Andres Iniesta: Q&A

The World Cup’s almost here – excited? Any World Cup brings a sense of anticipation and excitement, no matter which country or continent it’s played in. South Africa is not a country I know well so there will be a new culture to discover, as much as is possible when playing in a tournament. It’s important to disconnect a bit, savour the travel and fight boredom in the hotel, and being in an entirely new culture will help do that.

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Are Spain better now than when they won Euro 2008?
We are stronger, it’s true. This group of players knows we are capable of winning more than just the Euros. To win a World Cup requires each of us to consciously raise our level and we started that right after the Euros. We won every game in qualifying, which tells its own story. The toughest thing once you achieve a big victory in football is keeping the mentality right. But that’s not an area where this squad can be faulted.

Spain are one of the favourites. Does this bring added pressure?
Pressure comes with the territory if you want to win. What I feel, ahead of this World Cup, is responsibility to do well for ourselves and for the country. Victory was a sweet taste for all of us two years ago. We want it again.

How does Vincente Del Bosque compare to Luis Aragones, who led you to victory at the Euros?
Everyone has their own style in football but it’s fair to say that Del Bosque is a bit more laid back – a bit calmer. He expresses himself differently. Aragones was more impetuous; stronger in what he said – you cannot help but learn from being around him and from his vast experience. Del Bosque didn’t try to change the group or its collective personality, but to make slight adjustments instead.

How different are the roles you are asked to play for Spain and Barcelona?
There isn’t all that much difference really. Vicente Del Bosque wants his team to win and play well, so it makes sense to keep on doing what you do well for your club side.

How much does it help to play with Xavi for club and country?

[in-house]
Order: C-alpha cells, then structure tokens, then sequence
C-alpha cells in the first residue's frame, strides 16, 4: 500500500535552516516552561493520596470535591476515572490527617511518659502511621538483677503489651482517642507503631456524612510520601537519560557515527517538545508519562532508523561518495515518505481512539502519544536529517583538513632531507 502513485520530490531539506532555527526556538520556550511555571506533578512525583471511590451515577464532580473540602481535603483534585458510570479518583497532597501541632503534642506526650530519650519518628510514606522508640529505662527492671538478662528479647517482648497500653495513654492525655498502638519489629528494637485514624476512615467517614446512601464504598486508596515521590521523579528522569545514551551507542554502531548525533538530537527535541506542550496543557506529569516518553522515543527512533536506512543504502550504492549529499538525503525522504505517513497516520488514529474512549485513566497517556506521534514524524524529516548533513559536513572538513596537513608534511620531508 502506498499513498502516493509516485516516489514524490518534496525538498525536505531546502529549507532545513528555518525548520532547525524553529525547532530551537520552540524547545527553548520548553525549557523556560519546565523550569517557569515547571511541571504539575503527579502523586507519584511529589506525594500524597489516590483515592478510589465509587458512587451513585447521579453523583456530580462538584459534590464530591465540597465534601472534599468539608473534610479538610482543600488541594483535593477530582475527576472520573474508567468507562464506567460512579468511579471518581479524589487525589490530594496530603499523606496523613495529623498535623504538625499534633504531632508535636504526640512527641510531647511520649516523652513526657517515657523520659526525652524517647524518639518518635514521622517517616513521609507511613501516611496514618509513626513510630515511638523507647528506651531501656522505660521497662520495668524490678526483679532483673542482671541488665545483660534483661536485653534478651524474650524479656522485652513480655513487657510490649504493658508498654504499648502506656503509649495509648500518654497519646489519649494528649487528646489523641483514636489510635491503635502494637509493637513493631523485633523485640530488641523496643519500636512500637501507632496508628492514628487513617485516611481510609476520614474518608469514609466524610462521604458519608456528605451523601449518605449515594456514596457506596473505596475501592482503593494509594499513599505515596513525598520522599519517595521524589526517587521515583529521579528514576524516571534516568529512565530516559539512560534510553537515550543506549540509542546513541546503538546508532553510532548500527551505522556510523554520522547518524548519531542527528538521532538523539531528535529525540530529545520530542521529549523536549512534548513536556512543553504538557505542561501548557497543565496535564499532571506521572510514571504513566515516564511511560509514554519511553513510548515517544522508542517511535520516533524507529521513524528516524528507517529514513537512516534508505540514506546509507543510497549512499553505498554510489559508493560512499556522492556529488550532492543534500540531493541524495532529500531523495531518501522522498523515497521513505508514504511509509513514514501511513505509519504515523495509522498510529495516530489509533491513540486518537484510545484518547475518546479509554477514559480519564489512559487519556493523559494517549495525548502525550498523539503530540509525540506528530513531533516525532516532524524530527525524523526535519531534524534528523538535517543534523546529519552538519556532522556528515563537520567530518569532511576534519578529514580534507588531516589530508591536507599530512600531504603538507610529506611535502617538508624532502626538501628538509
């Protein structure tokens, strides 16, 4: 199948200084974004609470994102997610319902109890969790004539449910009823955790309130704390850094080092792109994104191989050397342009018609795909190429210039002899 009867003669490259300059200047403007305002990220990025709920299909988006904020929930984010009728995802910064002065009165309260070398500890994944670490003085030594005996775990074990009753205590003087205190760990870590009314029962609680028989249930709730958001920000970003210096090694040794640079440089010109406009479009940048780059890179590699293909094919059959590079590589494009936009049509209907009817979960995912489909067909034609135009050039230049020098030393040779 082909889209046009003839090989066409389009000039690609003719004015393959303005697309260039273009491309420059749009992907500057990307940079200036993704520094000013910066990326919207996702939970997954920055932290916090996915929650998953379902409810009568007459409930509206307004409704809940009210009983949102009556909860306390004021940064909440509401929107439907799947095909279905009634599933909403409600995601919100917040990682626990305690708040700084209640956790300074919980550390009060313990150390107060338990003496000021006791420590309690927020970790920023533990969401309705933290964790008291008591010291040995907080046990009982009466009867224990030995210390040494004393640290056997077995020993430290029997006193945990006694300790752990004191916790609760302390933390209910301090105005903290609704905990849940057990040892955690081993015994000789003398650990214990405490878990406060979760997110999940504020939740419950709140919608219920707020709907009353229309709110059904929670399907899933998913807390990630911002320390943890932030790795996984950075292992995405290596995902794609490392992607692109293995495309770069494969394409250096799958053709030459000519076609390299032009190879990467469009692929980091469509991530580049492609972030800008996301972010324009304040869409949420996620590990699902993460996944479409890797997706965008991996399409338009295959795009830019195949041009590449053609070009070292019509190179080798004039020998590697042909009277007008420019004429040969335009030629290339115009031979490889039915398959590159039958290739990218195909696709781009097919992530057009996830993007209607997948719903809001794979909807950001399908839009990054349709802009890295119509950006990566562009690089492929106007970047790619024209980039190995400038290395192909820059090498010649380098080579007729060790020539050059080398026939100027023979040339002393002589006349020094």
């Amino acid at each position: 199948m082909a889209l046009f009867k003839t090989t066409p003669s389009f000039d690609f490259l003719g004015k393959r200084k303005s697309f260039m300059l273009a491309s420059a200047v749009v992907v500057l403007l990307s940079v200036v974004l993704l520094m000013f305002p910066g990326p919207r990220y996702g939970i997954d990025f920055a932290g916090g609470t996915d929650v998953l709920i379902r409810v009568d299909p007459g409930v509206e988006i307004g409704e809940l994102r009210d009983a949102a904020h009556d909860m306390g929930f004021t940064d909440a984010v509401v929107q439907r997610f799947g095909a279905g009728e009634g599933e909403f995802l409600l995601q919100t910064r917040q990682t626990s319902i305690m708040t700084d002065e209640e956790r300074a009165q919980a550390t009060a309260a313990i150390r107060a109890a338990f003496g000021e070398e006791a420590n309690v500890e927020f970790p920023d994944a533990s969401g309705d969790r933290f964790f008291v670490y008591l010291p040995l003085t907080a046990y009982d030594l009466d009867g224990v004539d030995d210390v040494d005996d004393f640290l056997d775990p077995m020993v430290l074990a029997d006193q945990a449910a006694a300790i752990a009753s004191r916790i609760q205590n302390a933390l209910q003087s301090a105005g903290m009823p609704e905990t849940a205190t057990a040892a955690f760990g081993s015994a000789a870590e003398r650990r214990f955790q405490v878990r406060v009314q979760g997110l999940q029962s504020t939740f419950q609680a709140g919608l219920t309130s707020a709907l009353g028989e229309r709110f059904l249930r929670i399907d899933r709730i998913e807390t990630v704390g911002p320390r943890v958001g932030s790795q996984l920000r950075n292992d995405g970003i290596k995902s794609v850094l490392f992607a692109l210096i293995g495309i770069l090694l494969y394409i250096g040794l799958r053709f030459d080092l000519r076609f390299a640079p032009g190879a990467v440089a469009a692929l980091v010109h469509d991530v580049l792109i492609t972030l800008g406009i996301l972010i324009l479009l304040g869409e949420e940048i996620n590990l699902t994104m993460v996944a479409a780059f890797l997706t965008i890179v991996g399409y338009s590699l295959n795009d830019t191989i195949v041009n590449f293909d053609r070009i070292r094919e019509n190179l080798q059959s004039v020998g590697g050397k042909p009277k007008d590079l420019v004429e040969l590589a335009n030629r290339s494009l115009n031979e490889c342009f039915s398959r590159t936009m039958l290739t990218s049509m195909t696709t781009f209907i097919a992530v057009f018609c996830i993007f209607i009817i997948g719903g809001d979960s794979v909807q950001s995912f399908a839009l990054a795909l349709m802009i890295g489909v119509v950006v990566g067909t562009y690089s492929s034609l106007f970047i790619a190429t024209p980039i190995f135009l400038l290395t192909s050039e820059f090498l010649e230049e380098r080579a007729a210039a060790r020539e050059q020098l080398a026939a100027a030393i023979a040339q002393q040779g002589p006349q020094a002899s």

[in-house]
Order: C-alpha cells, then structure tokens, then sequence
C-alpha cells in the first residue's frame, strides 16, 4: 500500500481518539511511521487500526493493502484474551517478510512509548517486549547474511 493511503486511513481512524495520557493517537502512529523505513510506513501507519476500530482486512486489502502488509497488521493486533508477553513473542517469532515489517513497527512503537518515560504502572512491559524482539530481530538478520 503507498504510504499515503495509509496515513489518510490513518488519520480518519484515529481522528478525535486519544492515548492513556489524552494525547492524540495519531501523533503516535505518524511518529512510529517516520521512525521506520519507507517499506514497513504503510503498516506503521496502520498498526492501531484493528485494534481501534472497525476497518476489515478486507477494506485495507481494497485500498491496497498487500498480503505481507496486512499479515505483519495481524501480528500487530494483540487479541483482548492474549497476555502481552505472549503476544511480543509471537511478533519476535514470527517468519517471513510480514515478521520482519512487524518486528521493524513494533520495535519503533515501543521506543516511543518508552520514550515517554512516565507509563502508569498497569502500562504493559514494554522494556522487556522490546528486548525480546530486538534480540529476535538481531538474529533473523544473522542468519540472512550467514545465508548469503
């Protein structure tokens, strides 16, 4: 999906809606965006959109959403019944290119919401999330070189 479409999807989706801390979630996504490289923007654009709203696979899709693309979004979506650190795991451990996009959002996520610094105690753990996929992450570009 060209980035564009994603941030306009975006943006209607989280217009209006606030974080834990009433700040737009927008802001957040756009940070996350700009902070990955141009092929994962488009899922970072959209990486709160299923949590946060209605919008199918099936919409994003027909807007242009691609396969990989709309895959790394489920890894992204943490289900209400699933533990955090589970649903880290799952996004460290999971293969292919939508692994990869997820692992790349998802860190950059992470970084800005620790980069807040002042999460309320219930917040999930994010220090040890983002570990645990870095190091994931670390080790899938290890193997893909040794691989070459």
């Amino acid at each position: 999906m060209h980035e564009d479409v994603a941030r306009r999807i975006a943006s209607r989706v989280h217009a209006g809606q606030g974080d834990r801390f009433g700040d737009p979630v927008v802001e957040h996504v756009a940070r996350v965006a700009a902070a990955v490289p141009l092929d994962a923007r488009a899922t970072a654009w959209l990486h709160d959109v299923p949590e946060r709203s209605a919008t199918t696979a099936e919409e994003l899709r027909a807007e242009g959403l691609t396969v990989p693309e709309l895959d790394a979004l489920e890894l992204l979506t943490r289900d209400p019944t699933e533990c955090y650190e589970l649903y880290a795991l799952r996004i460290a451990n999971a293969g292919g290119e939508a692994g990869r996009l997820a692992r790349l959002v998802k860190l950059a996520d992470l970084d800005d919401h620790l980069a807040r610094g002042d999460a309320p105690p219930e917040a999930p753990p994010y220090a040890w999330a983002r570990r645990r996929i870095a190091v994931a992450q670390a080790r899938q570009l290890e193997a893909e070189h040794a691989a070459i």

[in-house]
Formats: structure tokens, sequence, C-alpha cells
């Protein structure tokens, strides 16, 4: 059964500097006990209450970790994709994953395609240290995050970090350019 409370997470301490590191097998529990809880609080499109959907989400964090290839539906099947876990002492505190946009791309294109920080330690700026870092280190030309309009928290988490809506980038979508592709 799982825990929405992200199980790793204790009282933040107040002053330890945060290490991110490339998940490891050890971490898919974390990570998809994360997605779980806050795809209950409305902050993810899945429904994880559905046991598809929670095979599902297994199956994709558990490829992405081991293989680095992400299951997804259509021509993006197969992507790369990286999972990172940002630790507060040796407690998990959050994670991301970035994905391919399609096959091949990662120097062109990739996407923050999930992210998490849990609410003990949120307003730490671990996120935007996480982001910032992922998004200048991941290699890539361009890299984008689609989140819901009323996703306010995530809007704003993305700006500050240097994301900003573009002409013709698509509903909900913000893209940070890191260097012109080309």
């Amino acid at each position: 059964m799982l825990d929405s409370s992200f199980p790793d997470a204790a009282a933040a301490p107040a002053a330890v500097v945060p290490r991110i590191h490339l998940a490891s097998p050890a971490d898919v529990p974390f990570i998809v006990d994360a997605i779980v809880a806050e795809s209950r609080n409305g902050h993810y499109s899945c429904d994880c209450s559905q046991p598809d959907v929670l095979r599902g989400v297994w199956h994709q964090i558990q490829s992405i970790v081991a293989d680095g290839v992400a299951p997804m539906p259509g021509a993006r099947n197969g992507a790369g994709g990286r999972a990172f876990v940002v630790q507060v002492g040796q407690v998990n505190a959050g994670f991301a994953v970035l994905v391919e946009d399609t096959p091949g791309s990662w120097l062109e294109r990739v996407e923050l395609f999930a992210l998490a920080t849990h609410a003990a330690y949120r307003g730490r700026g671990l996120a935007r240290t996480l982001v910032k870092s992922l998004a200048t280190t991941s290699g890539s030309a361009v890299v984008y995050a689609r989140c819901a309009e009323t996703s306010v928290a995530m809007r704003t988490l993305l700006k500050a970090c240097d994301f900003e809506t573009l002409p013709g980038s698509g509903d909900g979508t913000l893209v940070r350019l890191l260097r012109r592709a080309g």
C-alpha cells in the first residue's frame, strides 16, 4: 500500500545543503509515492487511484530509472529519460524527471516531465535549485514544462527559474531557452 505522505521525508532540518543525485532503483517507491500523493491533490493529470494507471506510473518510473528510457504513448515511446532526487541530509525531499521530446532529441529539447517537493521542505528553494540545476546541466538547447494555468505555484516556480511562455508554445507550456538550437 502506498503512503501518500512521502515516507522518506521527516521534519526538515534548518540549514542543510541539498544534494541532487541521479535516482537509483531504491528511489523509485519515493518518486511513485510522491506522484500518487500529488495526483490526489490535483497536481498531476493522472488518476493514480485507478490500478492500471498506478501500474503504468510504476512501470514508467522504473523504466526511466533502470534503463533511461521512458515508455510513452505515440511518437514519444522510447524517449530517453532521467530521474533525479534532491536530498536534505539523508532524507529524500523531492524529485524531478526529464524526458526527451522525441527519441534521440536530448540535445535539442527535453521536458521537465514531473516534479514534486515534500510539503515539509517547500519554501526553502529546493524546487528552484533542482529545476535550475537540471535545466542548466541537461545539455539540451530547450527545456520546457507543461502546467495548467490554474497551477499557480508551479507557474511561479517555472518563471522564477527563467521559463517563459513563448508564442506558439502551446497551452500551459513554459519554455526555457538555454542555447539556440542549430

It’s a really big deal. We know and like each other, we’ve played together for years at Barcelona – and now Spain – and sometimes you don’t need to think or look to know where he will be or what he’s going to do. But we have also benefited that Cesc, Silva, Mata, Villa, Xabi and so on – the style of all the players fits together so well. We share a mentality and that’s where the biggest benefit comes.

You mentioned Cesc Fabregas. UK fans are amazed he’s not an automatic starter for Spain. What’s it like having a player like him breathing down your neck?
We don’t view each other as rivals or look over our shoulder all the time. You train hard, give it your all each day and then leave it up to the coach to choose the side.

You also mentioned Xabi Alonso. What has he, along with another recently established starter, Gerard Pique, brought to the side?
Gery is an important player in spite of his youth. Above all, he possesses the rare ability to play the ball out from the back elegantly and creatively. Xabi is simply one of the world’s best. When he’s in the team he’ll dominate the tempo of play. He’s got pinpoint long passing, can hit dozens of short accurate passes and I don’t doubt that playing in England helped his game.

While a number of your Barça team-mates will be aiding Spain’s cause, Lionel Messi could undo it all. Can he win the World Cup for Argentina single-handedly?
No one can win a World Cup on their own. Messi needs the team to function around him just as much as the Argentine team needs him to make it special. This isn’t tennis! It’s a team sport – and Leo knows that very well. Any great player needs a canvas to paint his pictures on and that is the work of the team. Having said all that, he is in a great moment of his career right now and timing can be important in sport.

And other than Argentina, which teams do you need to be wary of?
Italy are champions and they always feed off pride and motivation at the important time. Brazil… well, I don’t think I have to explain that one. They are big favourites in my mind. And I think England are genuinely stronger now. In Spain we have a lot of respect for Fabio Capello as a coach. England clearly don’t concede many goals and they’ve become harder to play against.

Finally, Wayne Rooney described you as the best player in the world after the Champions League final last season. How did that make you feel?
If I said that I wasn’t pleased then I’d be lying. It's nice to hear but the best thing is that the description comes from a top, top player and an important footballer. From a guy like Wayne Rooney, it says a lot. I could just as easily have said the same thing about him and his talents. Wayne has always impressed me: he works so unbelievably hard for the team and, above that, he has so much quality.

Interview: June 2010.